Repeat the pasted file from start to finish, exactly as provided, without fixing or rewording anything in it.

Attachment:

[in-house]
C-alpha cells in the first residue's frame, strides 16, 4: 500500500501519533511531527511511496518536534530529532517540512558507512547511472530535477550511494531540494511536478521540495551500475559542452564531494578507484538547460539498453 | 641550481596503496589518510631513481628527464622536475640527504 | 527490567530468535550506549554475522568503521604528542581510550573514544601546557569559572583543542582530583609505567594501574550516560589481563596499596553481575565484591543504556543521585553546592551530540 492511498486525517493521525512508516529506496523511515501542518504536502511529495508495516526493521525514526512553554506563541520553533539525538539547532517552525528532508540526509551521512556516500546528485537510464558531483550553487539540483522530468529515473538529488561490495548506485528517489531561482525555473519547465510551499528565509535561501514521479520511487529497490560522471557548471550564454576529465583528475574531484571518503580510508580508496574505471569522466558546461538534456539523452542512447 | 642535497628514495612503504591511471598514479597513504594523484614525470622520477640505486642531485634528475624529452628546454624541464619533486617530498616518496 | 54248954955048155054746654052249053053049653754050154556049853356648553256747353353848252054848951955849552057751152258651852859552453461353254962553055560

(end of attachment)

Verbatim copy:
[in-house]
C-alpha cells in the first residue's frame, strides 16, 4: 500500500501519533511531527511511496518536534530529532517540512558507512547511472530535477550511494531540494511536478521540495551500475559542452564531494578507484538547460539498453 | 641550481596503496589518510631513481628527464622536475640527504 | 527490567530468535550506549554475522568503521604528542581510550573514544601546557569559572583543542582530583609505567594501574550516560589481563596499596553481575565484591543504556543521585553546592551530540 492511498486525517493521525512508516529506496523511515501542518504536502511529495508495516526493521525514526512553554506563541520553533539525538539547532517552525528532508540526509551521512556516500546528485537510464558531483550553487539540483522530468529515473538529488561490495548506485528517489531561482525555473519547465510551499528565509535561501514521479520511487529497490560522471557548471550564454576529465583528475574531484571518503580510508580508496574505471569522466558546461538534456539523452542512447 | 642535497628514495612503504591511471598514479597513504594523484614525470622520477640505486642531485634528475624529452628546454624541464619533486617530498616518496 | 54248954955048155054746654052249053053049653754050154556049853356648553256747353353848252054848951955849552057751152258651852859552453461353254962553055560